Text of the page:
Blakely and Westermann Reflection

Jan Miense Molenaer’s painting, “Family Visiting a School”, illustrates a dynamic scene dominated by youthful chaos. The unruly children command the majority of the painting; however, their childishness is contrasted by the middle-class family entering the room. This juxtaposition demonstrates how the Dutch used serious and comic modes to represent Dutch values such as education. Mariet Westermann remarks on serious and comic modes: “Serious versions usually present positive ideals that may (but need not) be closer to the experience of their middle-class viewers, and comic images offer negative versions of proper social situations” (Westermann 122). The family is depicted in a serious fashion, while the rest of the school is comically portrayed. Education was an important Dutch national identity, and in the Calvinism, parents were specifically responsible for their children’s religious upbringing. Thus, the refined family serves as a model for parents. Discipline and poise, two important values, are shown in the family’s attitude. The viewer is inspired to act in an upright manner, as misbehavior is characterized as “lower-class”.  

On the other side of the painting, the teacher is unsuccessfully attempting to reprimand the students with corporal punishment. The children are depicted wildly as they are running amuck. To discourage the behavior seen in the painting, the Dutch created numerous creatures to scare children from participating in disruptive behavior like running. If Blakely were analyzing this painting, she would surely connect it to Dutch folklore creatures such as Zwarte Hans (Black Hans) or Zwarte Hand (Black Hand). These creatures were said to punish naughty children, and their entire image was crafted with the intention of instilling fear. The use of the word black in these characters’ names was no accident as the color black was associated with darkness and sometimes even the Devil. It can be argued that this sinister association with the color black translated into Dutch reality. Blakely remarks on this: “[…] some looking in the real world for human types with which to associate the black monsters in the world of the imagination are drawn to comparisons using black people” (Blakely 63).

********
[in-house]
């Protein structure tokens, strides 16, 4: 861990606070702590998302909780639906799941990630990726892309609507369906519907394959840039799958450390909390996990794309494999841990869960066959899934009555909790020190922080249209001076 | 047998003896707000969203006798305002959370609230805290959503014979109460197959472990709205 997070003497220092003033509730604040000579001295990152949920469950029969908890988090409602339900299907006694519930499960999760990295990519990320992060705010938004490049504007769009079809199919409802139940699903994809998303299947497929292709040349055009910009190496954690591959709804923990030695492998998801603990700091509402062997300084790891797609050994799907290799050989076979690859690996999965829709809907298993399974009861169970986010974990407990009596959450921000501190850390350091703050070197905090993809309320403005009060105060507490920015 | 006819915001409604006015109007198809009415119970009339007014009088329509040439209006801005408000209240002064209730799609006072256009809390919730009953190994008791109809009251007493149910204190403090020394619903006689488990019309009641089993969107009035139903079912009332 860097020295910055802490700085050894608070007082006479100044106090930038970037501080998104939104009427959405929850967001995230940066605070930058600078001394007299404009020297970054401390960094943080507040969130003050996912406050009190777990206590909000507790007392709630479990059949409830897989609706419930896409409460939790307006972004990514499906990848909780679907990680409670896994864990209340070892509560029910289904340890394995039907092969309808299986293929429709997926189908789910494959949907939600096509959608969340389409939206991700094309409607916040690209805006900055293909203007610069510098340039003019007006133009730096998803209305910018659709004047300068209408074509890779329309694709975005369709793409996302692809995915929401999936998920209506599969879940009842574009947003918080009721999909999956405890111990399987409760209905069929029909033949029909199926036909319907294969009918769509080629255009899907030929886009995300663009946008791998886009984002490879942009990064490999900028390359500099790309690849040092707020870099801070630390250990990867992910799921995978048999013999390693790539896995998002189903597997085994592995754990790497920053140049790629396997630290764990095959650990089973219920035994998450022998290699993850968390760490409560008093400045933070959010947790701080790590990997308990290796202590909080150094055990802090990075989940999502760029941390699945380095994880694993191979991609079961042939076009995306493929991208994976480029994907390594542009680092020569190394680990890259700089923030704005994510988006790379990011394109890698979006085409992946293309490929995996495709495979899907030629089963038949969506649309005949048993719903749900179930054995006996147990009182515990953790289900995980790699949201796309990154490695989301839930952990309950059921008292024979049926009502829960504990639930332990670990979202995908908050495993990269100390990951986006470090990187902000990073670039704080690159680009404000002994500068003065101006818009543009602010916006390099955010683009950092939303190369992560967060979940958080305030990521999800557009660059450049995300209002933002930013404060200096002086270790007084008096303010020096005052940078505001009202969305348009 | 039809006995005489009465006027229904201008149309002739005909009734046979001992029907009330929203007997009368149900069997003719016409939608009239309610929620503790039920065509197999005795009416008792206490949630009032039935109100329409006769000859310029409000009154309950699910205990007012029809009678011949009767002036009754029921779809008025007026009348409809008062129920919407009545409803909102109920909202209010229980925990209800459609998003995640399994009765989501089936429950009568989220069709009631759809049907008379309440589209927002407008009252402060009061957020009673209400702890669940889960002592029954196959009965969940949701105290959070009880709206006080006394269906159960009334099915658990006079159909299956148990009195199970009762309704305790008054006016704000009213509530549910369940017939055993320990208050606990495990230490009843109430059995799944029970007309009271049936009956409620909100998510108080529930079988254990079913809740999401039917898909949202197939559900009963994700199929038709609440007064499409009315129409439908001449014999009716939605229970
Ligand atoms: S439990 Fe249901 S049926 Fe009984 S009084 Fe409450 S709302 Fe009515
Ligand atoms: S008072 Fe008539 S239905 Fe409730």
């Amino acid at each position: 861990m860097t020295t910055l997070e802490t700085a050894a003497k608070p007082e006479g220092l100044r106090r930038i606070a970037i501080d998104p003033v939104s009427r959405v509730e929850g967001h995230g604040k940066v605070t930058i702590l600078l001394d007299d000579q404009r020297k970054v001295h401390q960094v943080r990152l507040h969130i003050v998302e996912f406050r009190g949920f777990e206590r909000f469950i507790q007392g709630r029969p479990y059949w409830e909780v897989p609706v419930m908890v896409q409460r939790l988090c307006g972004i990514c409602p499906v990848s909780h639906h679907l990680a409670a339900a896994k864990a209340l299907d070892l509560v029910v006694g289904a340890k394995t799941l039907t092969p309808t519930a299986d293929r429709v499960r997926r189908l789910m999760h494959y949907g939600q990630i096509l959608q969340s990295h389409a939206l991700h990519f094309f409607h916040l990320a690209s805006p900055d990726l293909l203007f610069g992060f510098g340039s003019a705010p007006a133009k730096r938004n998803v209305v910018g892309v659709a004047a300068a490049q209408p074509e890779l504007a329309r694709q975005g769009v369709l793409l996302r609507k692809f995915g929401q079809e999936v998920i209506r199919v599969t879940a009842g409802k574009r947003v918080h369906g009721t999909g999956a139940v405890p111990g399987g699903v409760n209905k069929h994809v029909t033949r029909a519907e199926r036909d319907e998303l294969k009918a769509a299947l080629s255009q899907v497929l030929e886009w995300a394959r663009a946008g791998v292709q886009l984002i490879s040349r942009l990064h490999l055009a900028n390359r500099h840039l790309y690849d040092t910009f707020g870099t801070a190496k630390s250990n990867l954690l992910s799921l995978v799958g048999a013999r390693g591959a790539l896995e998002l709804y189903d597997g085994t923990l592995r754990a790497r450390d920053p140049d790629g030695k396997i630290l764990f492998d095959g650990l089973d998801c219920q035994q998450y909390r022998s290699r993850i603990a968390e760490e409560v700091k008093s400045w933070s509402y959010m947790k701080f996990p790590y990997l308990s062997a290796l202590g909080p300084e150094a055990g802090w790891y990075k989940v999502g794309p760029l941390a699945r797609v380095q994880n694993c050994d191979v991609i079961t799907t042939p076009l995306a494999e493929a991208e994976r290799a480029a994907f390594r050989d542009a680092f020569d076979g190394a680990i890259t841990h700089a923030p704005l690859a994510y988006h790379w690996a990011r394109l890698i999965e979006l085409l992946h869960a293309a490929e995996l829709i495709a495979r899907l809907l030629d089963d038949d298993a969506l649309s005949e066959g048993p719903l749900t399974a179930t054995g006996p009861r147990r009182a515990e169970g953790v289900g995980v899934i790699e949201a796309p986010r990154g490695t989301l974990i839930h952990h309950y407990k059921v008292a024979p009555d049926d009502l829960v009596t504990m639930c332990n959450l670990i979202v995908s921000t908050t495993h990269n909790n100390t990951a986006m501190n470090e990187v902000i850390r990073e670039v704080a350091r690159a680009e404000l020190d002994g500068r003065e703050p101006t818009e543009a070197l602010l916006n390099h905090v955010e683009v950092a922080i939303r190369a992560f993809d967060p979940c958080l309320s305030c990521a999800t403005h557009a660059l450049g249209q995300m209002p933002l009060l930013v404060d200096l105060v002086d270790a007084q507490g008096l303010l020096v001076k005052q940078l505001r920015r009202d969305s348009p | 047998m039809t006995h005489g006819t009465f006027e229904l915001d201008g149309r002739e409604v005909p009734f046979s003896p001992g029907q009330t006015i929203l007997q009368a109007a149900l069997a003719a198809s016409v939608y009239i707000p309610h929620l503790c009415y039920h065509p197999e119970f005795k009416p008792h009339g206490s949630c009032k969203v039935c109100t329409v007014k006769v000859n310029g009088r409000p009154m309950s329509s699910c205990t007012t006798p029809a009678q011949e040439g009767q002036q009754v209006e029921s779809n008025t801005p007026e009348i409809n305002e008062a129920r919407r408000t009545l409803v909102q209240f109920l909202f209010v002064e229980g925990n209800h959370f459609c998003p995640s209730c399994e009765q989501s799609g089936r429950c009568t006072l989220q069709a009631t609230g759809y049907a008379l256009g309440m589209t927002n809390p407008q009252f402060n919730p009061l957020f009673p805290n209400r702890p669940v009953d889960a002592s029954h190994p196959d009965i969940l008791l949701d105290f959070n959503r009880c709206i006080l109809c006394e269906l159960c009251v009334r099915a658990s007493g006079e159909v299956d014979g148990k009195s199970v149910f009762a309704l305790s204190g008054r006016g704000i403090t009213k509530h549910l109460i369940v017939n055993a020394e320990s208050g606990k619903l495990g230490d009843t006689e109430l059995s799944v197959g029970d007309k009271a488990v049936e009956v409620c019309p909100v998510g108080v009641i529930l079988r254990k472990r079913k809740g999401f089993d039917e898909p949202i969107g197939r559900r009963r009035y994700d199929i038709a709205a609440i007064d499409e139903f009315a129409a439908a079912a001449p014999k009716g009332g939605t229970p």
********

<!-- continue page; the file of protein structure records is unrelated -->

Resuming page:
Ultimately, the two authors’ viewpoints present a unique way to understand this painting and Dutch identity. Westermann draws on Dutch values such as education and poise, while Blakely uses folklore to explain discipline and how folklore influences reality.

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One thought on “Blakely and Westermann Reflection

  1. I really liked how you connected both pieces of writing by describing how Blakely would analyze the painting depicted in Westermann’s book. It’s horrifying to hear about when you mentioned how they used the word black to describe characters in an attempt to scare children, but sadly this was the brutal reality of Dutch culture. It is evident through the image that posture and manners are very important in Dutch society, and seeing how it was contrasted with the word “black” to scare the children if they were misbehaving is extremely derogatory. Hearing stories like these show how ingrained racism was in Dutch culture. I think innuendos like these also play a large factor in how racism was taught and how ignorance is so common, specifically in children. In my post I talked about the lack of education on slavery which also similarly contributes to this ignorance, as citizens often see slavery as an outside matter, not something that happened in their own country.

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